The City of Homer and local businesses were shocked last summer when the trustee of a bankrupt oil and gas exploration company’s assets demanded they give back money they were paid over a year ago. There are a lot of regrets over contracting with Buccaneer Energy. But a city official says he would do it again.
Buccaneer left Alaska owing a lot of people money. The company listed dozens of creditors in court documents when it filed for bankruptcy in 2014.
Buccaneer Resources and its eight subsidiaries are technically out of business. The corporation’s assets were sold to pay for some of its debts. But, Buccaneer’s shadow still hasn’t quite left Alaska. After the company shut down, people started getting letters from a trustee in charge of Buccaneer’s estate.
David Bundy is a private practice lawyer. He represents two Homer businesses that got letters from the trustee.
“And the purpose of the trustee’s notices was to ask creditors who received money within 90 days of the bankruptcy filing to pay that back to the bankruptcy estate. Because under bankruptcy law those payments might have been what is called a preference payment,” said Bundy.
Bundy says preference payments are a very old but often unheard-of part of bankruptcy law. He says companies on their way out usually have trouble paying their bills before they file for bankruptcy. They may pay a lot of one debt but very little of another.
“The reason the bankruptcy case wants that money is so it can be redistributed to all the creditors equally instead of getting some creditors ahead of others which is what a preference would be,” said Bundy.
He says the logic behind preferential payments is not a surprise to bankruptcy lawyers. But for everybody else it can sound ridiculous.
“My initial feeling was well baloney! We did our job. We took pride in the service. We collected the money [and] we shouldn’t have to pay any back,” said City of Homer Port and Harbor Director Bryan Hawkins.
Hawkins says Buccaneer docked its jack up rig in the Homer Port in 2012 before sending it out to drill for oil and gas in Cook Inlet.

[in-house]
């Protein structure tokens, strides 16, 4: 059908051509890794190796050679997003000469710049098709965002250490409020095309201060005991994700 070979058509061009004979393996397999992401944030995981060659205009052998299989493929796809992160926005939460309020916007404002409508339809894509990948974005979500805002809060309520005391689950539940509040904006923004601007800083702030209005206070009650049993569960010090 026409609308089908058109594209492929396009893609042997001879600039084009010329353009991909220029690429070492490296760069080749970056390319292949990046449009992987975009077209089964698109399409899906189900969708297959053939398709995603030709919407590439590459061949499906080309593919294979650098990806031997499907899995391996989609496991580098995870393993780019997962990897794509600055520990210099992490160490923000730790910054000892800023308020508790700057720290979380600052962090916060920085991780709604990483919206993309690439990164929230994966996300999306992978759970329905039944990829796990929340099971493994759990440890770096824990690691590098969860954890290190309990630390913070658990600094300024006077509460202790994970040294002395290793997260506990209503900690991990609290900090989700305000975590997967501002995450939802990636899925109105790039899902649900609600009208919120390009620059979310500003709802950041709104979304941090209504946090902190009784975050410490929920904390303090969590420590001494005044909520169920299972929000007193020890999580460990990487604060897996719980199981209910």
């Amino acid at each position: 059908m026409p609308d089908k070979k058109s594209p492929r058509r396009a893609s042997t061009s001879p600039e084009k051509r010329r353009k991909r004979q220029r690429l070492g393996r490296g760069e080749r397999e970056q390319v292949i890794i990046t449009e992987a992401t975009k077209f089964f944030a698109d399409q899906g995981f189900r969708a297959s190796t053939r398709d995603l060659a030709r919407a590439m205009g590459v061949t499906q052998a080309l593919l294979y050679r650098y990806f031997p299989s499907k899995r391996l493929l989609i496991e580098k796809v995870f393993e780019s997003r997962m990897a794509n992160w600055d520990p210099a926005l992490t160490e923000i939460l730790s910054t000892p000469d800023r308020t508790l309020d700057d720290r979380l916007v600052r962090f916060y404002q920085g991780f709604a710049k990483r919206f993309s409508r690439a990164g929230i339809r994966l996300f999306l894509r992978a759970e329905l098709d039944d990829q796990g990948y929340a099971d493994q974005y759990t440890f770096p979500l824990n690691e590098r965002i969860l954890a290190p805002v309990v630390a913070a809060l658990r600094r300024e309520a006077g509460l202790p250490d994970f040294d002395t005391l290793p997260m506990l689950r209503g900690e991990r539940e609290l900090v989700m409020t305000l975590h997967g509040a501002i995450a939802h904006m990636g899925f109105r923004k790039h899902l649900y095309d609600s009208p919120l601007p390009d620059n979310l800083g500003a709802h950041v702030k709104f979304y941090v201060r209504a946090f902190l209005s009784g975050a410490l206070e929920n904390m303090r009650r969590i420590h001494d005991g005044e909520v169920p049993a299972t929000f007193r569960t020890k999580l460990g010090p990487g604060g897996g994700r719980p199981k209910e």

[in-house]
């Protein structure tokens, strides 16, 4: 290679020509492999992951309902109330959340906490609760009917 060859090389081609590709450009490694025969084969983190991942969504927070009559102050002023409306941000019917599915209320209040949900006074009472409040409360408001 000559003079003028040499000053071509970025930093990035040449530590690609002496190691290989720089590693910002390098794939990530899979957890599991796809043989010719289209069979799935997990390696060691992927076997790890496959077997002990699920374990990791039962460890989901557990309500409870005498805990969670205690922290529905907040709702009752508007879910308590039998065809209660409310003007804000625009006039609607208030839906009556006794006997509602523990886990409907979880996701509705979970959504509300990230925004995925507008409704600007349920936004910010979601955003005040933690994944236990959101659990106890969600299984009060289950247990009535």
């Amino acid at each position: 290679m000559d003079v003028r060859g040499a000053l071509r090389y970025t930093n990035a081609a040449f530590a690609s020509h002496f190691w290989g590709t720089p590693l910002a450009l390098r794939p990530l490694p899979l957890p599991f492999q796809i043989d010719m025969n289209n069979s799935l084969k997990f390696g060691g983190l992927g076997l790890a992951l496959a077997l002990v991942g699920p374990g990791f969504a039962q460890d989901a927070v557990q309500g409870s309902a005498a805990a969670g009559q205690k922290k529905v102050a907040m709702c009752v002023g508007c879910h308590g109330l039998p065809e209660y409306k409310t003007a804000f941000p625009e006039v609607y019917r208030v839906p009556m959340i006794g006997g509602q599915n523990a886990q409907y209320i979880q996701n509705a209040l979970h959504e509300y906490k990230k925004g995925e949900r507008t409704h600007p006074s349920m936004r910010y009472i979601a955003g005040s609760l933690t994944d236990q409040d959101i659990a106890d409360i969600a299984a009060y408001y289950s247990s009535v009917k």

“While the rig was at the dock and we had their tugs and rig support vessels here I think we received about $577,000 during those seven months,” said Hawkins.
The city was told to pay back more than $17,000. According to a report from the Homer City Manager they settled for $8,730.
Ross Spence is with the law firm representing the trustee, Snow Spence Green. He says letters were sent to dozens of businesses. Some settled and some proved they didn’t have to pay the trustee, and others are fighting in court.
Court documents show there were at least 10 local Homer businesses paid within 90 days of Buccaneer’s bankruptcy filing. One local business owner, who wants to remain anonymous, confirmed the Buccaneer trustee sued them for a large sum of money and they’re in the process of settling.
They said the amount demanded would be a huge blow to their business and they’d only take a similar contract in the future if the company paid cash up front.
Port and Harbor Director Bryan Hawkins says as unpleasant as the ending was, working with Buccaneer was still worthwhile for the city.
“It was a very big year for the City of Homer. That money went into our reserves. Also because we did in a small part support their efforts, a successful drilling operation took place at cosmopolitan that’s going to be proved up on by BlueCrest Energy,” said Hawkins.
The City of Homer ordered an analysis of Buccaneer’s impact on the Kenai Peninsula Borough. According to the Northern Economics report, the company spent well over $3.7 million dollars in the borough.
Now, Buccaneer is gone and it is unlikely they will ever be operating again.